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Picture of the Week for 18 October 1999

Bald-faced Hornet Nest

(The following is an article from Down the Garden Path (Issue 86, September 19, 1995), concerning Baldfaced Hornets.)

Bald-faced Hornets -- A menace to society!

Corey Gerber, Insect Diagnostician

Bald-faced hornets, Vespula maculata, are rather large wasps measuring 5/8 to 3/4 inches in length, and are very well known for their painful stings. Also, they have an intricate black and white pattern on their face, thorax, and abdomen. Adults can be found along meadows, forest edges, and around our homes. Diets of the adults consist of nectar, fruit juices, and even small insects.

Overwintered mated females will emerge in the spring and begin to build nests. Baldfaced hornet nests are large, grayish, pear-shaped paper nests. The thick paper material will enclose two or four horizontally arranged combs. These nests are typically suspended in trees, shrubs, or along the side of buildings.

After a female builds a nest, she will lay eggs that will hatch into female workers. The main purpose of these first generation workers is to bring back food for second generation larvae. Larvae diets consist of insects pre-chewed by the adult workers. Once the larvae in the cells have matured, they will seal themselves within these cells for pupation. In late summer, males will emerge from unfertilized eggs and mate with selected females that will overwinter. In late October or early November, males, workers, older queens, and larvae die off.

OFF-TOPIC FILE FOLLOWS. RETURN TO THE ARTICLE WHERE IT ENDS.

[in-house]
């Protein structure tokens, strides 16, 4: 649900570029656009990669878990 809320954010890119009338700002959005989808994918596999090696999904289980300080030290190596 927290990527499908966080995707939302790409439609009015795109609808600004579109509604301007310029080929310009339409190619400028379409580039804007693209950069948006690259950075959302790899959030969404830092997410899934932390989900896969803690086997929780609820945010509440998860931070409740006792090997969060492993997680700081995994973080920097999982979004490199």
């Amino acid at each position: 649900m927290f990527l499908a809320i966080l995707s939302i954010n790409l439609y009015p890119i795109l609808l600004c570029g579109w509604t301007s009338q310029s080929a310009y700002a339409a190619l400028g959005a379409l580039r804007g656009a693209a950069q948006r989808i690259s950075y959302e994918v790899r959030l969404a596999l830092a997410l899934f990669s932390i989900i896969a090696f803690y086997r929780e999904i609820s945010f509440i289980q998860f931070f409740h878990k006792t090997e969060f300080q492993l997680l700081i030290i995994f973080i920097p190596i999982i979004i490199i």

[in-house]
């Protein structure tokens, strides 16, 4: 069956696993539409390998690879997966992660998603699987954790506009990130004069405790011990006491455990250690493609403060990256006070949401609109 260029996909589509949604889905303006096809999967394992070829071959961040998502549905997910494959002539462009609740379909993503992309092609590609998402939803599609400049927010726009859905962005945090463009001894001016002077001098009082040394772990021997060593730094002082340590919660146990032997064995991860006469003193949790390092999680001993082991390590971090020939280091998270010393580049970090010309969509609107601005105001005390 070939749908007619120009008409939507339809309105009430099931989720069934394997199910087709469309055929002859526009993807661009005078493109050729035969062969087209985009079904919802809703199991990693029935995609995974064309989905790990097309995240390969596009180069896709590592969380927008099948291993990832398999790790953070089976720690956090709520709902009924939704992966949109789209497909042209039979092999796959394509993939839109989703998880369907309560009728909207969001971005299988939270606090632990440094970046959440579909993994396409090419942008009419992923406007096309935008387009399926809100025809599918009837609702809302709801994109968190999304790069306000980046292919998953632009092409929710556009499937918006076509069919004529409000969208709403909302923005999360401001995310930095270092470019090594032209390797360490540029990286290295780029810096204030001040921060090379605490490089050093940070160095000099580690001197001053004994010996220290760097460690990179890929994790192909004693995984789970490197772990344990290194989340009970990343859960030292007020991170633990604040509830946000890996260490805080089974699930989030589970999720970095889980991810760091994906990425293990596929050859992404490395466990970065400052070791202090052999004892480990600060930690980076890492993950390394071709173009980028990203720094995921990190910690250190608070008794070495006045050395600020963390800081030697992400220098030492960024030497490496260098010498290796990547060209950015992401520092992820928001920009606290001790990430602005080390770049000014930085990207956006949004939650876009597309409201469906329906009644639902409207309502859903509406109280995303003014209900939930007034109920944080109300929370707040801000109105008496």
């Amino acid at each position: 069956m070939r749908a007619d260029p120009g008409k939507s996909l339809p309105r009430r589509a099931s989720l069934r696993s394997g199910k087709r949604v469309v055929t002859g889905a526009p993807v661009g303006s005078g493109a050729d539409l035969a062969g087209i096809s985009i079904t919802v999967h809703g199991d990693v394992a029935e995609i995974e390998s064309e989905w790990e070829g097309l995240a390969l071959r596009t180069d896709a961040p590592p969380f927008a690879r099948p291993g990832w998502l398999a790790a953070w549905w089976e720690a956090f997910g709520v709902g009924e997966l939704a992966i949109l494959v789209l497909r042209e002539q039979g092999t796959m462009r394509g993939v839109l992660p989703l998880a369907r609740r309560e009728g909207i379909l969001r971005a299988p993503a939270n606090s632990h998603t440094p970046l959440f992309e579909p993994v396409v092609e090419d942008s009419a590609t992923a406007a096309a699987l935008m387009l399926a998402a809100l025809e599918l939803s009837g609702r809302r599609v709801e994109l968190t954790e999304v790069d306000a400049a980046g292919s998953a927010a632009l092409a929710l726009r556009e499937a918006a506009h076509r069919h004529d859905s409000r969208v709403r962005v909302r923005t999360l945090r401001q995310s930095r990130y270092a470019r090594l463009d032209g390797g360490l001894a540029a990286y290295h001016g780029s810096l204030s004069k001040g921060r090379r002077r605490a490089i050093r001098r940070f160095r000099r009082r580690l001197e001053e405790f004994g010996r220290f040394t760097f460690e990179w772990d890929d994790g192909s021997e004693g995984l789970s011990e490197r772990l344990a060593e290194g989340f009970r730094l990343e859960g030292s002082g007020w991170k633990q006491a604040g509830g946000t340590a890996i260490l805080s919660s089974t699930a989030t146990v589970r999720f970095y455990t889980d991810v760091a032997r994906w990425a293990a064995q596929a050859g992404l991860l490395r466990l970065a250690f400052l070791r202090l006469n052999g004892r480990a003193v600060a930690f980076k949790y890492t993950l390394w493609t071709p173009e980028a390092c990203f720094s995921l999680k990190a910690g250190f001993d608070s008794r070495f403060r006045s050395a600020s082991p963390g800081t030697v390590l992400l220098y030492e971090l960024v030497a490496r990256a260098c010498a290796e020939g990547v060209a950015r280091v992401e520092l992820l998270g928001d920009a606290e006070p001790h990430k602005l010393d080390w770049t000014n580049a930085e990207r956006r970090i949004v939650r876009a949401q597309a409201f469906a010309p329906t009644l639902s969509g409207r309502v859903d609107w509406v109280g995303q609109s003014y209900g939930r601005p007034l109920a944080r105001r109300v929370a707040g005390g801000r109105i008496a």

Often, homeowners will detect baldfaced hornet nests around their yard. Many home insect sprays are not effective against a hornet colony. Before using any pesticide, read and follow label directions. Colonies that are found in the upper canopy of very mature trees (40 to 50 feet high) should be left alone. However, if you are interested in collecting these paper nests, remember that the colony can be active until early November.

Baldfaced hornets are almost always uninvited guests at fall picnics. Hornets are readily attracted to trash cans located around picnic areas. As the hornets sense recently baked apple pie, they will leave the trash cans and become a disturbance near picnic tables. Then, people will begin to swat at the hornets, provoking them to aggressively sting. Ouch, that can hurt! So if you decide to have a fall picnic, try to eat delightful delicacies (apple pie, pumpkin pie, and other savory sensations) away from trash cans and other areas that may be appealing to the hornets. Have a very enjoyable and safe autumn.

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